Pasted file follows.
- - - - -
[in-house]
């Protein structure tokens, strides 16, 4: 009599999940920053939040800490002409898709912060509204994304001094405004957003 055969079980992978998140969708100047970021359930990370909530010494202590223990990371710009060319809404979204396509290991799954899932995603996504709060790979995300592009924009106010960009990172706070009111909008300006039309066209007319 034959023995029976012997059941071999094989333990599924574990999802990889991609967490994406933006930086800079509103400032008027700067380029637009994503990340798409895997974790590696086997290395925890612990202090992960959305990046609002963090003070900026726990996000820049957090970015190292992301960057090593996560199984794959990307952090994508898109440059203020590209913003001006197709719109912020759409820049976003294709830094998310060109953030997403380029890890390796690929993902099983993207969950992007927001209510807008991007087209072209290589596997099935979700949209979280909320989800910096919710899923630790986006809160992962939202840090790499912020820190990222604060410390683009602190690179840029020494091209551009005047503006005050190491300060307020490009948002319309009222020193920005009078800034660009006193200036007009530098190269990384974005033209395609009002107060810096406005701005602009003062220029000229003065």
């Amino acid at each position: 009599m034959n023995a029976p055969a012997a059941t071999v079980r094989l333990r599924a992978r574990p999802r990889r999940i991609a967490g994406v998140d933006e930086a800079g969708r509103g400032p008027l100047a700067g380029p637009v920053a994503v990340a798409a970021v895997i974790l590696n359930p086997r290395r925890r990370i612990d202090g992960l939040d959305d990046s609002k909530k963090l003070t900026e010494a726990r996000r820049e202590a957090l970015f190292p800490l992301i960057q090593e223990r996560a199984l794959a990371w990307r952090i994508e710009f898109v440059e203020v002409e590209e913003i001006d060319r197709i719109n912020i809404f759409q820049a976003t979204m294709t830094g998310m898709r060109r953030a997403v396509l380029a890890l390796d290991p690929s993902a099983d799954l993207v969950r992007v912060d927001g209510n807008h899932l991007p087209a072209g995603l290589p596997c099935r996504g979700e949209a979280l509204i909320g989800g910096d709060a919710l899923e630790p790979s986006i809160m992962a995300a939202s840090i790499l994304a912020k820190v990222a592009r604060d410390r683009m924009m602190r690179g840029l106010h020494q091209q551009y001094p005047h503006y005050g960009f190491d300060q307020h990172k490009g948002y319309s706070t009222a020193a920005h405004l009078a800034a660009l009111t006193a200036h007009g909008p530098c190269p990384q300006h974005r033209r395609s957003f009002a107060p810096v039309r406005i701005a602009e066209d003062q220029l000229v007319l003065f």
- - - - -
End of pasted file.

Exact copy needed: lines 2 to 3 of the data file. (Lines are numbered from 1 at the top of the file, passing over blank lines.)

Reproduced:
């Protein structure tokens, strides 16, 4: 009599999940920053939040800490002409898709912060509204994304001094405004957003 055969079980992978998140969708100047970021359930990370909530010494202590223990990371710009060319809404979204396509290991799954899932995603996504709060790979995300592009924009106010960009990172706070009111909008300006039309066209007319 034959023995029976012997059941071999094989333990599924574990999802990889991609967490994406933006930086800079509103400032008027700067380029637009994503990340798409895997974790590696086997290395925890612990202090992960959305990046609002963090003070900026726990996000820049957090970015190292992301960057090593996560199984794959990307952090994508898109440059203020590209913003001006197709719109912020759409820049976003294709830094998310060109953030997403380029890890390796690929993902099983993207969950992007927001209510807008991007087209072209290589596997099935979700949209979280909320989800910096919710899923630790986006809160992962939202840090790499912020820190990222604060410390683009602190690179840029020494091209551009005047503006005050190491300060307020490009948002319309009222020193920005009078800034660009006193200036007009530098190269990384974005033209395609009002107060810096406005701005602009003062220029000229003065």
């Amino acid at each position: 009599m034959n023995a029976p055969a012997a059941t071999v079980r094989l333990r599924a992978r574990p999802r990889r999940i991609a967490g994406v998140d933006e930086a800079g969708r509103g400032p008027l100047a700067g380029p637009v920053a994503v990340a798409a970021v895997i974790l590696n359930p086997r290395r925890r990370i612990d202090g992960l939040d959305d990046s609002k909530k963090l003070t900026e010494a726990r996000r820049e202590a957090l970015f190292p800490l992301i960057q090593e223990r996560a199984l794959a990371w990307r952090i994508e710009f898109v440059e203020v002409e590209e913003i001006d060319r197709i719109n912020i809404f759409q820049a976003t979204m294709t830094g998310m898709r060109r953030a997403v396509l380029a890890l390796d290991p690929s993902a099983d799954l993207v969950r992007v912060d927001g209510n807008h899932l991007p087209a072209g995603l290589p596997c099935r996504g979700e949209a979280l509204i909320g989800g910096d709060a919710l899923e630790p790979s986006i809160m992962a995300a939202s840090i790499l994304a912020k820190v990222a592009r604060d410390r683009m924009m602190r690179g840029l106010h020494q091209q551009y001094p005047h503006y005050g960009f190491d300060q307020h990172k490009g948002y319309s706070t009222a020193a920005h405004l009078a800034a660009l009111t006193a200036h007009g909008p530098c190269p990384q300006h974005r033209r395609s957003f009002a107060p810096v039309r406005i701005a602009e066209d003062q220029l000229v007319l003065f």